Clementine complains about inotify max_user_watches

Hi,
Clementine greeted me with an error message including the hint:
On a Linux system, this may be due to the inotify max_user_watches limit.

This prompted me to search for the issue and I found Arch/Manjaro - wiki/Increasing-the-amount-of-inotify-watchers · Issue #444 · guard/listen · GitHub and increase inotify file watchers in manjaro · Issue #4 · Pliavi/distros-tweaks-and-fixes · GitHub

I checked the /etc/sysctl.d/ directory and found only one of the files discussed in the above links (50-max_user_watches.conf) with the only content of: “fs.inotify.max_user_watches = 16384”

Also the Manjaro forum has one bit of information regarding the above conf file here: Inotify_add_watch Permission denied

Based on the Manjaro forum post of @merlock I have now set the limit to 204800.

So far, so good, and now comes the question: what is a “sane” value for the max_user_watches limit and/or what determines what a “sane” limit for a given system might be? The info I find to this is cryptic to me … Thanks a lot for your input.

Since inotify is used by various software, a ‘sane’ amount is (IMO) whatever amount stops errors from occurring.

If you’re so inclined, you could play with various values until you find a lower limit that stops errors from occurring.

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I know that this doesn’t answer your question, but have you considered trying Strawberry music player? It is a fork of Clementine and seems to be more actively developed.

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It doesn’t really matter, I just know there might be some memory constraints if you set it very high. I have mine set to 50000 just shy of 524288 (max limit) because VSCode was complaining about not having enough. I probably don’t need that many but so far it hasn’t done any harm.

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I attempted to find/use a sane value in

… wait a sec … it looks like its not in there.

Some version has it … I probably dropped it somewhere …

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Could by a typo, but that number is 1/10 and not “just shy of”.


edit: Manjaro’s filesystem package contains /usr/lib/sysctl.d/10-manjaro.conf which sets this:

$ cat /usr/lib/sysctl.d/10-manjaro.conf
# Raise inotify resource limits
fs.inotify.max_user_instances = 1024
fs.inotify.max_user_watches = 524288
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@merlock: Thanks, it seems like you took the middle ground with your proposition then, right?
@Thatguy, @cscs and @freggel.doe Thank you also for your input. What does the 10-manjaro.conf file do? Just defining the limits? I thought 524288 inodes were a system-wise limitation anyways? :thinking:
I thought the inotify value has something to do with the absolute number of files in the root directory. I guess that Clementine was complaining as my root partition was 94% filled up with quite a lot of crap actually like depreciated kernels, enormous log-files and first and foremost an insane amount of package cache. So my theory is that Clementine complained that it has not enough inodes left for the files of my (considerably large) music collection.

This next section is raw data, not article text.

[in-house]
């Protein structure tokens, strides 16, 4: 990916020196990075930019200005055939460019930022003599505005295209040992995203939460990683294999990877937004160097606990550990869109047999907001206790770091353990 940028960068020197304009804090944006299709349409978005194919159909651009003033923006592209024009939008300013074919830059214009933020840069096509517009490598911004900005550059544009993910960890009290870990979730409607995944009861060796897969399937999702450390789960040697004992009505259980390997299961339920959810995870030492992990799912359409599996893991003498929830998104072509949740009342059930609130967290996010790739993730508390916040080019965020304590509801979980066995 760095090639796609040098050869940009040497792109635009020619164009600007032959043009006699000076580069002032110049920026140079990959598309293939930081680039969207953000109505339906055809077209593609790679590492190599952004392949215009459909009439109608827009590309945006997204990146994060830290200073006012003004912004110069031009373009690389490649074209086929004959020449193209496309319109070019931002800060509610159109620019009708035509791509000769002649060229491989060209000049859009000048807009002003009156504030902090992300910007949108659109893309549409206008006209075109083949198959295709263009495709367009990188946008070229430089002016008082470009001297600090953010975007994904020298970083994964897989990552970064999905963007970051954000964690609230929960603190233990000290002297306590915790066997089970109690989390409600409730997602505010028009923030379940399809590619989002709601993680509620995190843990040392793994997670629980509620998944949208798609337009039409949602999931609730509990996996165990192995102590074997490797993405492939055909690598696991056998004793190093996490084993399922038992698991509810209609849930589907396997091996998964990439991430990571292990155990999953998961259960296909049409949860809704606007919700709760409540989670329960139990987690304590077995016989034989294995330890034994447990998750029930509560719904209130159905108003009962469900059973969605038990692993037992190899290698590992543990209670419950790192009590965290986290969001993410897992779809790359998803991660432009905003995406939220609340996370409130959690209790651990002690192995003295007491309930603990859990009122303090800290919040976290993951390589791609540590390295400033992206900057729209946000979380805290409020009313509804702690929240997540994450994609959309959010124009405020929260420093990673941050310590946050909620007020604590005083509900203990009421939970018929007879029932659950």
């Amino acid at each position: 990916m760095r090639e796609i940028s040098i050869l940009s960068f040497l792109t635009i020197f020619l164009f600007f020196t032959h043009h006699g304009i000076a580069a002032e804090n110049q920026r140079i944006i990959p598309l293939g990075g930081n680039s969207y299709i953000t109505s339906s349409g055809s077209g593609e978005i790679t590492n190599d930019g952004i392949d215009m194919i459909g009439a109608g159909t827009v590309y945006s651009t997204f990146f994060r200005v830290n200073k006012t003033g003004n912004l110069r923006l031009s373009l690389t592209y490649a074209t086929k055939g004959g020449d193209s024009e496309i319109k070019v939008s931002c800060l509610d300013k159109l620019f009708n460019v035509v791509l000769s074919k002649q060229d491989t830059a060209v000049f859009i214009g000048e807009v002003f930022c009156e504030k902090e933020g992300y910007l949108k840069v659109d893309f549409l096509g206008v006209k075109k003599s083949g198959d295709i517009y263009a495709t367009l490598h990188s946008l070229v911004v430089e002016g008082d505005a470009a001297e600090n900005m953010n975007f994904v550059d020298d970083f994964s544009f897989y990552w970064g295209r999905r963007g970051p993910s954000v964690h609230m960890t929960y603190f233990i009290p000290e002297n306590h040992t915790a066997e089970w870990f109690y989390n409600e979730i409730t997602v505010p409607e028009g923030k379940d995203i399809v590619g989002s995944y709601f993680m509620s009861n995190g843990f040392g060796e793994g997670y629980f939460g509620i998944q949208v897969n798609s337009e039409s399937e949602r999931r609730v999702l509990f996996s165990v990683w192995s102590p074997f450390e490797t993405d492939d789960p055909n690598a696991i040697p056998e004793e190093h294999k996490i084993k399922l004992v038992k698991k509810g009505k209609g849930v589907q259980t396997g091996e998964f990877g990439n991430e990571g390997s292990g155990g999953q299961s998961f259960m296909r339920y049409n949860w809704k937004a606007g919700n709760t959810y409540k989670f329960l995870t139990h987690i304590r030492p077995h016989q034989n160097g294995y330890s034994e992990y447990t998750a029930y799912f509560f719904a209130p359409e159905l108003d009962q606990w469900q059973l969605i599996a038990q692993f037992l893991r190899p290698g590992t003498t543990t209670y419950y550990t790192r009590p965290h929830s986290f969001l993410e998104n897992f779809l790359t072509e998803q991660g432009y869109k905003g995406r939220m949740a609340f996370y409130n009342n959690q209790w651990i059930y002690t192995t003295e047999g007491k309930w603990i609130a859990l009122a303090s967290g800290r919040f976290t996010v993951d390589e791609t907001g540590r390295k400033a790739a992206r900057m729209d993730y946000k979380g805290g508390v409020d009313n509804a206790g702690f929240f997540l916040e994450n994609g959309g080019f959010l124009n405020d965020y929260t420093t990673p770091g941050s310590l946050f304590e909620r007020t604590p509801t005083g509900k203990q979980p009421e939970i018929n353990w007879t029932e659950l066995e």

So I raised the inotify limit as posted, and cleaned the root partition (down to 57% occupancy) and the error has not reoccurred since.

@jrichard326: Yes, I have tried what feels about 95% of the available music players, strawberry included (I missed the nice Clementine option of smart playlists, which I use regularly, so I dropped it). My second choice after Clementine is gmusicbrowser, it’s a bit clumsier but has all the features I ask for and then some and on top of it those features again (which makes it a bit clumsy); unluckily it’s no longer actively developed.

Seems the Strawberry folks are working on this feature:

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I have added this to my system for using JACK, as recommended by realtimeconfigquickscan

# /etc/sysctl.d/99-sysctl-realtime.conf
vm.swappiness=10
fs.inotify.max_user_watches = 524288

But if you want to use a smaller value, this script may help help
dotfiles/inotify-consumers at master · fatso83/dotfiles · GitHub

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Thank you! While I don’t think that I need to make my system real-time ready, the links were very insightful!

One note to the swappiness: I have implemented a small swap partition (after reading a lot pro/con) of only 1 GB (the system has 16 GB RAM), for some possible advantages I don’t remember any more, but at the time I made the decision to have a (not suspend to disk ready sized) swap partition. Presently, the swap partition just “dribbles” full and the system becomes “sloppy”. I have set the swappiness to 1 (didn’t help) and now even to 0, but even with a swappiness of zero, the effect of slowly filling up swap (and then behaving sloppy) persists. Why?

My actual swappiness “workaround” is to just swapoff -a (and maybe I just opt to disable swap entirely).